By Brian Albright, Field Technologies
NetMotion Software and Samsung announced a new security partnership that could help better protect enterprises using Samsung Galaxy Android devices.
Mobile security is starting to get more attention at every level. In late March, U.S. Rep. Ted Lieu (D-Calif.) and Senator Ron Wyden (D-Ore.) sent a letter to the FCC chairman urging the agency to take action to resolve security problems with the SS7 system that wireless carriers use to communicate.
One vulnerability in the system allows anyone with access to monitor user activity using just a phone number.
According to the letter: “The continued existence of these vulnerabilities – and the industry’s lax approach to cybersecurity – does not just impact the liberty of Americans, it also poses a serious threat to our national and economic security. As such, the FCC must take swift action to address fundamental security threats to our mobile phones, which are no less dangerous than those cybersecurity threats that receive far more attention from other government agencies,”
A survey from Check Point and Dimensional Research indicates that 64 percent of respondents said they were doubtful that their company could defend against a mobile cyber attack, and 20 percent said they had already experienced a mobile security breach. Another 24 percent did not know if their mobile devices had been breached.
Malware was the most common type of attack (58 percent), following by SMS phishing (54 percent), man-in-the-middle attacks (54 percent), and mobile credential theft or keylogging (41 percent).
The cost of these breaches are roughly equivalent to the same type of attack against laptops or PCs, with 37 percent saying the cost would be $100,000, and 23 percent estimating they could cost more than $500,000.
Despite the high potential costs, more than one-third of companies in the survey have failed to adequately secure their mobile devices. Almost all of the respondents (94 percent) said they expect eh frequency of attacks to increase. Only 38 percent of respondents had a dedicated mobile device security solution.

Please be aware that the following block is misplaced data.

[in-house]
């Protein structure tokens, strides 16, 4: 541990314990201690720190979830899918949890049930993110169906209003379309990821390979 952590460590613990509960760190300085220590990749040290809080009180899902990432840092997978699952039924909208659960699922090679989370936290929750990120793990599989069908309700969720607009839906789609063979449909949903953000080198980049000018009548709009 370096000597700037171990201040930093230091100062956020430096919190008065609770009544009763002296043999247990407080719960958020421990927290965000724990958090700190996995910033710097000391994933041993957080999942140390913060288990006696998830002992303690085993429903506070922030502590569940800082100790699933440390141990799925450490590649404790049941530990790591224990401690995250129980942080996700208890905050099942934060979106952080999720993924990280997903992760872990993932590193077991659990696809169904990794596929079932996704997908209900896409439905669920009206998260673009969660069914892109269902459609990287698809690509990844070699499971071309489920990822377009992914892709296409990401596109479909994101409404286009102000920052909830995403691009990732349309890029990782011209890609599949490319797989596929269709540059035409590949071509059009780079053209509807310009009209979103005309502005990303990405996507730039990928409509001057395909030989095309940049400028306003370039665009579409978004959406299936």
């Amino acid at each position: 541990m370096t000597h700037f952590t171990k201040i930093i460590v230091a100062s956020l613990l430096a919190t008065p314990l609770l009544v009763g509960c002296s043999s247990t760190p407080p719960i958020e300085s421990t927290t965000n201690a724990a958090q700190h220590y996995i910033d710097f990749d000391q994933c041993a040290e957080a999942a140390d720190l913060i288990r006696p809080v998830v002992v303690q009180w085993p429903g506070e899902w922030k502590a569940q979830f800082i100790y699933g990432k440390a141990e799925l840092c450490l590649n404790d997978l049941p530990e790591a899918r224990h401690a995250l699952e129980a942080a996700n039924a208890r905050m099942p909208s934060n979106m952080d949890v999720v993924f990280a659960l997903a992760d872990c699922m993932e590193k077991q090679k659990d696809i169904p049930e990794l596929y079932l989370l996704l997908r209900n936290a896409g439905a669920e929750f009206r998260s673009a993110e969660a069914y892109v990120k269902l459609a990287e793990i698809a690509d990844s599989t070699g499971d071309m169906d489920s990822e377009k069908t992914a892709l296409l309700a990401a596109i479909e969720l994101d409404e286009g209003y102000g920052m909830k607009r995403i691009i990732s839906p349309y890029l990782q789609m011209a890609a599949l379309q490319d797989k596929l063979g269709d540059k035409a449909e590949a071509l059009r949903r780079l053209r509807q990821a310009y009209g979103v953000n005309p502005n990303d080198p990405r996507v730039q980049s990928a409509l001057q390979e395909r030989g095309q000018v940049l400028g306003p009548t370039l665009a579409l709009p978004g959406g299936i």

According to the Check Point report: “Without a change to these trends, the frequency and success of mobile devices attacks will rapidly increase. The dichotomy of management trying to control costs and security professionals struggling with insufficient tools to repel attackers is not a new story line in most enterprises. Unfortunately, the story usually ends sadly with a huge, embarrassing event with the press blazing headlines of a costly hack and the company suffering brand damage and loss of customer confidence.”
These are the types of problems the NetMotion/Samsung integration are meant to address.
NetMotion has integrated its Mobility VPN product with Samsung Knox to provide more security and management options for Samsung devices. The VPN supports traditional authentication options and can prevent users from logging in via unauthorized VPN profiles. With the Knox integration, the Mobility system can force the VPN tunnel on and keep it active so that users can’t send unsecured data.
“Enterprises rolling out mobile devices face a number of challenges in terms of security and management,” said John Knopf, Vice President of Product Development, NetMotion. “We’ve made it possible for administrators using the Samsung Knox platform to build and push out configuration profiles to their Samsung device users using their existing mobile framework. Very quickly Samsung Galaxy devices can be made suitably secure for the rigors of an enterprise environment.”
You can learn more about looming security threats in our recent IoT security coverage here.